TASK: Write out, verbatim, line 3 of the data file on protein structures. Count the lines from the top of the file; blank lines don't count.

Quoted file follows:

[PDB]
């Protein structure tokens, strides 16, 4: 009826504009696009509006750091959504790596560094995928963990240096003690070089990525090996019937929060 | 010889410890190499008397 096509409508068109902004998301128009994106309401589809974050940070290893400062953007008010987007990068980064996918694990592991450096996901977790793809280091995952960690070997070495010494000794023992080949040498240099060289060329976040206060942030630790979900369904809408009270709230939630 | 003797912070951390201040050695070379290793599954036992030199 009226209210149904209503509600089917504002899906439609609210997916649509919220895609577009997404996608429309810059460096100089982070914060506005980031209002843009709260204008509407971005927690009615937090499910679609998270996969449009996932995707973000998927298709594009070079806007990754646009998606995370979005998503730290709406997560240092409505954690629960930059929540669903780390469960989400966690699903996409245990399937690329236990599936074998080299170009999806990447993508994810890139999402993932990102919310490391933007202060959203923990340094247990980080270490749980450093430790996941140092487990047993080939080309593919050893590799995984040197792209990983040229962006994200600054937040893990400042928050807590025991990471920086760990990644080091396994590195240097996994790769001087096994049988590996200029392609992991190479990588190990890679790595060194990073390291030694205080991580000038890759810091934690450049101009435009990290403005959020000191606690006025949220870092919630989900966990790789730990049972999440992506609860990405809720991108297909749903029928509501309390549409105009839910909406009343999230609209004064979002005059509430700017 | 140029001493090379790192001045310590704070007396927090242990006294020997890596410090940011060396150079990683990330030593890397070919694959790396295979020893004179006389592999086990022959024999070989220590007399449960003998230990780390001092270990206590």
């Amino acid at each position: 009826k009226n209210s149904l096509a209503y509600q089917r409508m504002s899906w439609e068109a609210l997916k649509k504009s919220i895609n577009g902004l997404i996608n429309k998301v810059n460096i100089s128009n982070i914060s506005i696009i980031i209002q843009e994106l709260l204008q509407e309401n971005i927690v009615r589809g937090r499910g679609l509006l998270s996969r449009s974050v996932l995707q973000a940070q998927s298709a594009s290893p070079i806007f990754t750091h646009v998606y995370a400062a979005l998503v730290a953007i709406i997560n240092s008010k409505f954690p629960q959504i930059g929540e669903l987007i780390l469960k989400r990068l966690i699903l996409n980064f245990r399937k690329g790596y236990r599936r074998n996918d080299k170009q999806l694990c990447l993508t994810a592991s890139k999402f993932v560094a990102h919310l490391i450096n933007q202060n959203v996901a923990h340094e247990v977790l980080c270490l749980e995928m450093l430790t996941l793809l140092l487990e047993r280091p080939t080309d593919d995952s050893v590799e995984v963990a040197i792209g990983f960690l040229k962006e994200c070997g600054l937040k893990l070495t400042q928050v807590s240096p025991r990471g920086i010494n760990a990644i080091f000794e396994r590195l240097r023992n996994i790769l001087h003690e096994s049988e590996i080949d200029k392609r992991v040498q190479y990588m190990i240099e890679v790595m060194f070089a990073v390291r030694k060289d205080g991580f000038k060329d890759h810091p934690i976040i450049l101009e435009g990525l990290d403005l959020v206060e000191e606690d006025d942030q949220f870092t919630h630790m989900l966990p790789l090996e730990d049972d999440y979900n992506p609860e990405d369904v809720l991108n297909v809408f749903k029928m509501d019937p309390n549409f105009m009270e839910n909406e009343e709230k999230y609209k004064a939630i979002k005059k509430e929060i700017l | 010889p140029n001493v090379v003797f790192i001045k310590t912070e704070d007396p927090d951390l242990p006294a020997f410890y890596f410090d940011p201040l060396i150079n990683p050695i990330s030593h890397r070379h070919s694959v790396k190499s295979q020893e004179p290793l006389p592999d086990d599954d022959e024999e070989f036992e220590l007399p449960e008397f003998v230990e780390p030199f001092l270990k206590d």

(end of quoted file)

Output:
């Amino acid at each position: 009826k009226n209210s149904l096509a209503y509600q089917r409508m504002s899906w439609e068109a609210l997916k649509k504009s919220i895609n577009g902004l997404i996608n429309k998301v810059n460096i100089s128009n982070i914060s506005i696009i980031i209002q843009e994106l709260l204008q509407e309401n971005i927690v009615r589809g937090r499910g679609l509006l998270s996969r449009s974050v996932l995707q973000a940070q998927s298709a594009s290893p070079i806007f990754t750091h646009v998606y995370a400062a979005l998503v730290a953007i709406i997560n240092s008010k409505f954690p629960q959504i930059g929540e669903l987007i780390l469960k989400r990068l966690i699903l996409n980064f245990r399937k690329g790596y236990r599936r074998n996918d080299k170009q999806l694990c990447l993508t994810a592991s890139k999402f993932v560094a990102h919310l490391i450096n933007q202060n959203v996901a923990h340094e247990v977790l980080c270490l749980e995928m450093l430790t996941l793809l140092l487990e047993r280091p080939t080309d593919d995952s050893v590799e995984v963990a040197i792209g990983f960690l040229k962006e994200c070997g600054l937040k893990l070495t400042q928050v807590s240096p025991r990471g920086i010494n760990a990644i080091f000794e396994r590195l240097r023992n996994i790769l001087h003690e096994s049988e590996i080949d200029k392609r992991v040498q190479y990588m190990i240099e890679v790595m060194f070089a990073v390291r030694k060289d205080g991580f000038k060329d890759h810091p934690i976040i450049l101009e435009g990525l990290d403005l959020v206060e000191e606690d006025d942030q949220f870092t919630h630790m989900l966990p790789l090996e730990d049972d999440y979900n992506p609860e990405d369904v809720l991108n297909v809408f749903k029928m509501d019937p309390n549409f105009m009270e839910n909406e009343e709230k999230y609209k004064a939630i979002k005059k509430e929060i700017l | 010889p140029n001493v090379v003797f790192i001045k310590t912070e704070d007396p927090d951390l242990p006294a020997f410890y890596f410090d940011p201040l060396i150079n990683p050695i990330s030593h890397r070379h070919s694959v790396k190499s295979q020893e004179p290793l006389p592999d086990d599954d022959e024999e070989f036992e220590l007399p449960e008397f003998v230990e780390p030199f001092l270990k206590d």